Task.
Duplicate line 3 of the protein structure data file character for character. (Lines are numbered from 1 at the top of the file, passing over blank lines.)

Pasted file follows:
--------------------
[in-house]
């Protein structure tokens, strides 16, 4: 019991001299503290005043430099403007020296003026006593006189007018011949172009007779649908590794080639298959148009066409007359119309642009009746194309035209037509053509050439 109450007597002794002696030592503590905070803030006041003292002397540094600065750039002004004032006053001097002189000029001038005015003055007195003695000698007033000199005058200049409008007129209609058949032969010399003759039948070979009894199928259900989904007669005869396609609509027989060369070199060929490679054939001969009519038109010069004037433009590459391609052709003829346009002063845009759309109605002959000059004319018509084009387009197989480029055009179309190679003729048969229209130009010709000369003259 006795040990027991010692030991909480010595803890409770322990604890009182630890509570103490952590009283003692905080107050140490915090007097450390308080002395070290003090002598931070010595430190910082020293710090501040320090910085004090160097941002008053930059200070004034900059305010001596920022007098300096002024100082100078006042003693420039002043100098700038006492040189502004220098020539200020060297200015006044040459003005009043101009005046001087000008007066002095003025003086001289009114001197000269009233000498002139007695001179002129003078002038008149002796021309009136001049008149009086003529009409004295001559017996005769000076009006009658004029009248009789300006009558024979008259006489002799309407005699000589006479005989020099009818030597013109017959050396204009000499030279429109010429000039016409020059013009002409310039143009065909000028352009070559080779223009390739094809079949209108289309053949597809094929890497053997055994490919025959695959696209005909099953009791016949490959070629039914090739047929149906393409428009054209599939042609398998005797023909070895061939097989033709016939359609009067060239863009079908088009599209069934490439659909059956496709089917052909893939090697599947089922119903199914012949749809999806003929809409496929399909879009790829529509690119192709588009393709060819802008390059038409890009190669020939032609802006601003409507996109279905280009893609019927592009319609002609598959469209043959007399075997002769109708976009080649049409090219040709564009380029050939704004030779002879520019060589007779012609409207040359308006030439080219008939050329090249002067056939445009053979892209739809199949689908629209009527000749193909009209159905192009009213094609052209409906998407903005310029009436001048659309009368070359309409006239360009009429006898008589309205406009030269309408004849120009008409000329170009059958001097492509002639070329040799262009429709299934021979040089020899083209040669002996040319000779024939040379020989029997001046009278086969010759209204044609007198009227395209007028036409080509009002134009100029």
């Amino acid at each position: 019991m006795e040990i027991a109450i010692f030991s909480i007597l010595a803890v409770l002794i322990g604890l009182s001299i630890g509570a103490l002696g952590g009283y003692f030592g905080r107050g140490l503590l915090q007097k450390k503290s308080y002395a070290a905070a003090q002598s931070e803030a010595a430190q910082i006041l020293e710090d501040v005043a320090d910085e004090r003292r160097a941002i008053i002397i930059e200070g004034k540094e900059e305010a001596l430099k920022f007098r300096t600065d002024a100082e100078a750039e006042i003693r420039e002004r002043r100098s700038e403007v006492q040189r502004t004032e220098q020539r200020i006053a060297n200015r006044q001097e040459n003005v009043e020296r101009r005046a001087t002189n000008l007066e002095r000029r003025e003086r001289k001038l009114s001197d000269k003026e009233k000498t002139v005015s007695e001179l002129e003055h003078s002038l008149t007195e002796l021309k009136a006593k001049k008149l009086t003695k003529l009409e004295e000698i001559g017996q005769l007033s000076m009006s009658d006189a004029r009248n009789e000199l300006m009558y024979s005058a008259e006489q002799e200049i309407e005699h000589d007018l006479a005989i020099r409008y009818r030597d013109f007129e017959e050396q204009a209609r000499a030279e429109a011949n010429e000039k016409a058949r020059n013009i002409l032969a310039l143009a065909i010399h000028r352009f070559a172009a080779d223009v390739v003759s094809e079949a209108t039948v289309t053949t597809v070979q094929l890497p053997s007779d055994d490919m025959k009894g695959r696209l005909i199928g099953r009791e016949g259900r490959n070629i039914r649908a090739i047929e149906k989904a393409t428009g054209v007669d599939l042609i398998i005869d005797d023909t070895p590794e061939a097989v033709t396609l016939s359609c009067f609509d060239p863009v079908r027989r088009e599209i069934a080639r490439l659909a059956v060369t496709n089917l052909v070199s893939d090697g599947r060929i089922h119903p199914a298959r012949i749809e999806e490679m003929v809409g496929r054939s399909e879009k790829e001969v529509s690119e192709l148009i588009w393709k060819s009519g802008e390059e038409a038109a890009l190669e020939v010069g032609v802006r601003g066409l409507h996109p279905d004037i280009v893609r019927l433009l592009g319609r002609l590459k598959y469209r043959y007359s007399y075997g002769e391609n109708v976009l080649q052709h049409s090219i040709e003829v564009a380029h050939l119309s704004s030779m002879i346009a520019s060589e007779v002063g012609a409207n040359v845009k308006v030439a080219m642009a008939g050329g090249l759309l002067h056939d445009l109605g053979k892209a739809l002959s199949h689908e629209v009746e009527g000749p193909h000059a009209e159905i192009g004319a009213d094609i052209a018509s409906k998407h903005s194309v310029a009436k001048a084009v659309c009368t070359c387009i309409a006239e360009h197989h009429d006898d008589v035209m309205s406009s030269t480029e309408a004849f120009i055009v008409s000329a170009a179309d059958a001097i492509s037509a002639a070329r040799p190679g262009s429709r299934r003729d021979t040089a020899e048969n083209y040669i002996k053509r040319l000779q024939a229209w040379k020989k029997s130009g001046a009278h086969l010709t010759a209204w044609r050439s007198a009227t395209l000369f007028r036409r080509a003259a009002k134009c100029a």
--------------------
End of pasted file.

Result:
């Amino acid at each position: 019991m006795e040990i027991a109450i010692f030991s909480i007597l010595a803890v409770l002794i322990g604890l009182s001299i630890g509570a103490l002696g952590g009283y003692f030592g905080r107050g140490l503590l915090q007097k450390k503290s308080y002395a070290a905070a003090q002598s931070e803030a010595a430190q910082i006041l020293e710090d501040v005043a320090d910085e004090r003292r160097a941002i008053i002397i930059e200070g004034k540094e900059e305010a001596l430099k920022f007098r300096t600065d002024a100082e100078a750039e006042i003693r420039e002004r002043r100098s700038e403007v006492q040189r502004t004032e220098q020539r200020i006053a060297n200015r006044q001097e040459n003005v009043e020296r101009r005046a001087t002189n000008l007066e002095r000029r003025e003086r001289k001038l009114s001197d000269k003026e009233k000498t002139v005015s007695e001179l002129e003055h003078s002038l008149t007195e002796l021309k009136a006593k001049k008149l009086t003695k003529l009409e004295e000698i001559g017996q005769l007033s000076m009006s009658d006189a004029r009248n009789e000199l300006m009558y024979s005058a008259e006489q002799e200049i309407e005699h000589d007018l006479a005989i020099r409008y009818r030597d013109f007129e017959e050396q204009a209609r000499a030279e429109a011949n010429e000039k016409a058949r020059n013009i002409l032969a310039l143009a065909i010399h000028r352009f070559a172009a080779d223009v390739v003759s094809e079949a209108t039948v289309t053949t597809v070979q094929l890497p053997s007779d055994d490919m025959k009894g695959r696209l005909i199928g099953r009791e016949g259900r490959n070629i039914r649908a090739i047929e149906k989904a393409t428009g054209v007669d599939l042609i398998i005869d005797d023909t070895p590794e061939a097989v033709t396609l016939s359609c009067f609509d060239p863009v079908r027989r088009e599209i069934a080639r490439l659909a059956v060369t496709n089917l052909v070199s893939d090697g599947r060929i089922h119903p199914a298959r012949i749809e999806e490679m003929v809409g496929r054939s399909e879009k790829e001969v529509s690119e192709l148009i588009w393709k060819s009519g802008e390059e038409a038109a890009l190669e020939v010069g032609v802006r601003g066409l409507h996109p279905d004037i280009v893609r019927l433009l592009g319609r002609l590459k598959y469209r043959y007359s007399y075997g002769e391609n109708v976009l080649q052709h049409s090219i040709e003829v564009a380029h050939l119309s704004s030779m002879i346009a520019s060589e007779v002063g012609a409207n040359v845009k308006v030439a080219m642009a008939g050329g090249l759309l002067h056939d445009l109605g053979k892209a739809l002959s199949h689908e629209v009746e009527g000749p193909h000059a009209e159905i192009g004319a009213d094609i052209a018509s409906k998407h903005s194309v310029a009436k001048a084009v659309c009368t070359c387009i309409a006239e360009h197989h009429d006898d008589v035209m309205s406009s030269t480029e309408a004849f120009i055009v008409s000329a170009a179309d059958a001097i492509s037509a002639a070329r040799p190679g262009s429709r299934r003729d021979t040089a020899e048969n083209y040669i002996k053509r040319l000779q024939a229209w040379k020989k029997s130009g001046a009278h086969l010709t010759a209204w044609r050439s007198a009227t395209l000369f007028r036409r080509a003259a009002k134009c100029a």